Social Media “Glue” and Gnip’s Co-opetition with FriendFeed
November 12, 2008 7 Comments
We believe that enabling web technologies are going through a similar development cycle as enterprise application integration technology did 10+ years ago. Companies are creating tools, applications and platforms to enable more productive and automated uses of resources that have become ubiquitous parts of the online ecosystem. We think about these enabling technologies as the glue that will increasingly hold together that ecosystem.
Venture capital firm Foundry Group, which includes partner Brad Feld, described an important investment theme for their firm. Titled Theme: Glue, the thesis is that the growing number of web services and content-generating sites are causing increased complexity, and that there is a need for an infrastructure to handle all this.
This can seem a bit dry (“I know this back end plumbing stuff is boring to most of you”, as Michael Arrington says), but its relevance is can be considered in the context of:
- Twitter limiting API requests to manage its server load
- FriendFeed’s success (so far) in putting real-time updates in the hands of its users
Foundry’s thesis extends beyond server-load management. But its initial investment in Gnip starts on that part of the “Glue” story.
The Problem Gnip Solves
The rise of user generated content has made this problem particularly acute. We’re creating so much content, all over the place. Flickr, Del.icio.us, Digg, YouTube, Twitter, WordPress.com, Google Reader, etc. I mean, there’s a lot of stuff!
It turns out a lot of other sites want to consume this stuff – FriendFeed, Plaxo Pulse, Strands, SocialMedian and many, many other sites. And the direction for production and consumption of all this content is only going one way –> up.
The problem that arises is the way consuming services, such as FriendFeed, have had to find out if you’ve got a new tweet, blog post, Digg, etc. The consuming services need to ping every individual user’s account on some site, such as Flickr, with the query, “got anything new?” For most people, the answer is no. But that query is the cause of a lot of traffic and latency. Imagine all these new web services pinging en masse all the UGC sites. It can be quite a load to handle. In Twitter’s case, it was too much to handle.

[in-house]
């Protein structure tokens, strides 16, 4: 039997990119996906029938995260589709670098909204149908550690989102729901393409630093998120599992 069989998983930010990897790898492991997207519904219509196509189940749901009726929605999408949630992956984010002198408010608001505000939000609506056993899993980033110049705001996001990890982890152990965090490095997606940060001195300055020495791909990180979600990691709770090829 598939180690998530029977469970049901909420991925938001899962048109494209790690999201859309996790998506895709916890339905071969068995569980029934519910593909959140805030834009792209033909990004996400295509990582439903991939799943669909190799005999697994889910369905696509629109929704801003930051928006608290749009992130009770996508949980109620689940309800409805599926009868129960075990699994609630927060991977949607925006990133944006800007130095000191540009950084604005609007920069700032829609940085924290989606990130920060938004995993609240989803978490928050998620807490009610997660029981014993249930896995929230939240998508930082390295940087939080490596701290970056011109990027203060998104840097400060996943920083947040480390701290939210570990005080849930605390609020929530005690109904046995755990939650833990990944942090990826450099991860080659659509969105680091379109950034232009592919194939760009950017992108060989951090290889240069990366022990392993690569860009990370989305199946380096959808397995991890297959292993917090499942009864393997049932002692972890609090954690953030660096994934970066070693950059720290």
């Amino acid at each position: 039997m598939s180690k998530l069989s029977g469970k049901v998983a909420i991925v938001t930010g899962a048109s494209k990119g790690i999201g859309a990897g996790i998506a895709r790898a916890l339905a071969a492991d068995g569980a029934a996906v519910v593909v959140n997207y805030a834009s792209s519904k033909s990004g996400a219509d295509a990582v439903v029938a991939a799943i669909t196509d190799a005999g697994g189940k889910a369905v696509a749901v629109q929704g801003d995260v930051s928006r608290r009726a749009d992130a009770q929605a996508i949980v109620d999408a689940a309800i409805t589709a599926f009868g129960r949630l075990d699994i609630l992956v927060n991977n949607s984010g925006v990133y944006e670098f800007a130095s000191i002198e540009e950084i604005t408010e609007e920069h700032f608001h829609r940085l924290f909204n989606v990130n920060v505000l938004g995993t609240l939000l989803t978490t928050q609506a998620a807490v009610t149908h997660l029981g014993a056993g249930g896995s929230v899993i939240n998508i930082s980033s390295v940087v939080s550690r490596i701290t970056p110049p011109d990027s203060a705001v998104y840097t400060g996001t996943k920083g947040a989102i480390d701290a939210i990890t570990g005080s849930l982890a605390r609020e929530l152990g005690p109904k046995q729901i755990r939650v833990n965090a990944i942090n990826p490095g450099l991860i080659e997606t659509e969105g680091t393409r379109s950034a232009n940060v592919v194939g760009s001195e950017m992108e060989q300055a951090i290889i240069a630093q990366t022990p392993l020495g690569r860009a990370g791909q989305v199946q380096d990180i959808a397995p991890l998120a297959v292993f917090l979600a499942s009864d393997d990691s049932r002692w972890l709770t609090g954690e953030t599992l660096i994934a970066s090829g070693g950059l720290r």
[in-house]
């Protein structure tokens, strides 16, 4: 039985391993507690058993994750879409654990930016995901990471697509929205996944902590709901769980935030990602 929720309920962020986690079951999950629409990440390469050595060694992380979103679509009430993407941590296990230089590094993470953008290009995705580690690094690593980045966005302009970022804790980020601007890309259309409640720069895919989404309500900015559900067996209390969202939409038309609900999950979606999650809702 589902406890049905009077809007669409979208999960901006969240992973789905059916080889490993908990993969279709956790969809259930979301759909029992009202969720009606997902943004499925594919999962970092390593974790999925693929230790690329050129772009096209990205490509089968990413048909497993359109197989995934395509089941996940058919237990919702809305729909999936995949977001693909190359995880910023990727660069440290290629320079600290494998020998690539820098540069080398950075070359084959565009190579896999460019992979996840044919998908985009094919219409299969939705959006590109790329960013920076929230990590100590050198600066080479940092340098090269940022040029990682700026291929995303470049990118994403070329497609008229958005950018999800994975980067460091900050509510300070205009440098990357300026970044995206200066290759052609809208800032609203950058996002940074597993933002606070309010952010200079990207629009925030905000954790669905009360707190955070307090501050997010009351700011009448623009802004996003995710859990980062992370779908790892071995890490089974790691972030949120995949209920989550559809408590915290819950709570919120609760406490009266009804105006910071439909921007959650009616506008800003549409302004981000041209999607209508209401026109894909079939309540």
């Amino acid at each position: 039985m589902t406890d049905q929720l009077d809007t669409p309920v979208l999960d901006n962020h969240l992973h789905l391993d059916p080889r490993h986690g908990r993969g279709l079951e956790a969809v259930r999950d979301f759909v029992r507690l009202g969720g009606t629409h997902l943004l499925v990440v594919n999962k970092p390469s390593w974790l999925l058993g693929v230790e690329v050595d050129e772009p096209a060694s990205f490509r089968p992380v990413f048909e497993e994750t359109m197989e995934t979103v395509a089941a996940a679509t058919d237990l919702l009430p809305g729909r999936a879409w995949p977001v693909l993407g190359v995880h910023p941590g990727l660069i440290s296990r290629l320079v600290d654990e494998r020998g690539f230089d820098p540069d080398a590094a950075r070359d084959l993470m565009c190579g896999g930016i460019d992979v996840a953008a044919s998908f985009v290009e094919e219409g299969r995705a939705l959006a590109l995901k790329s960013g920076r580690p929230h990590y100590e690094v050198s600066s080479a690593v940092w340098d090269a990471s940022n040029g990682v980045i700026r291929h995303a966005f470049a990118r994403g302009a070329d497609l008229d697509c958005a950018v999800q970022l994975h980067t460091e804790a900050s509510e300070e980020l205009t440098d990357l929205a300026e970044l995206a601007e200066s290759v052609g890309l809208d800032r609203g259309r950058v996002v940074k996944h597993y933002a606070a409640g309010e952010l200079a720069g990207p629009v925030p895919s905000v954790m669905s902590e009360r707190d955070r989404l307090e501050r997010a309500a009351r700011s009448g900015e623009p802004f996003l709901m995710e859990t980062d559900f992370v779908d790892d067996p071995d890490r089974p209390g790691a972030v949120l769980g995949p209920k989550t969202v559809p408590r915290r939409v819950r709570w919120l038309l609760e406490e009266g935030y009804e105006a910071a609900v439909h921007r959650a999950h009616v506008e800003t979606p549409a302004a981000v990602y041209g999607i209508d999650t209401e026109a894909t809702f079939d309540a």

Gnip addresses this issue, standing between UGC sites and consuming sites:
The UGC sites (aka producers) push updates for their various users to Gnip. These updates are either change notifications, or full content for each user. So Gnip becomes the reference layer for anything occurring for a UGC site’s users.
The consuming sites then look to Gnip as a “single throat to choke” in terms of updates. Gnip handles the updates, and gets them out to consuming sites in real-time. Gnip also removes the burden on consuming sites to write and maintain polling scripts for all the various UGC sites of users.
The idea is a good one, as it offloads a lot of the burden for both producers and consumers. Of course, it shines a light on Gnip’s scalability and uptime stats.
Initial consuming sites using Gnip include:
Gnip is off to a nice start. But what about FriendFeed?
FriendFeed’s Ex-Googlers Roll Their Own
FriendFeed is one of those consuming sites. But they’ve not signed on for Gnip so far. Not surprising, considering their Google background. Lots of good knowledge about scalability to be learned from Google.
Rather than sign on to Gnip’s service, Friendfeed has proposed the simple update protocol (SUP). What’s SUP?
SUP (Simple Update Protocol) is a simple and compact “ping feed” that web services can produce in order to alert the consumers of their feeds when a feed has been updated.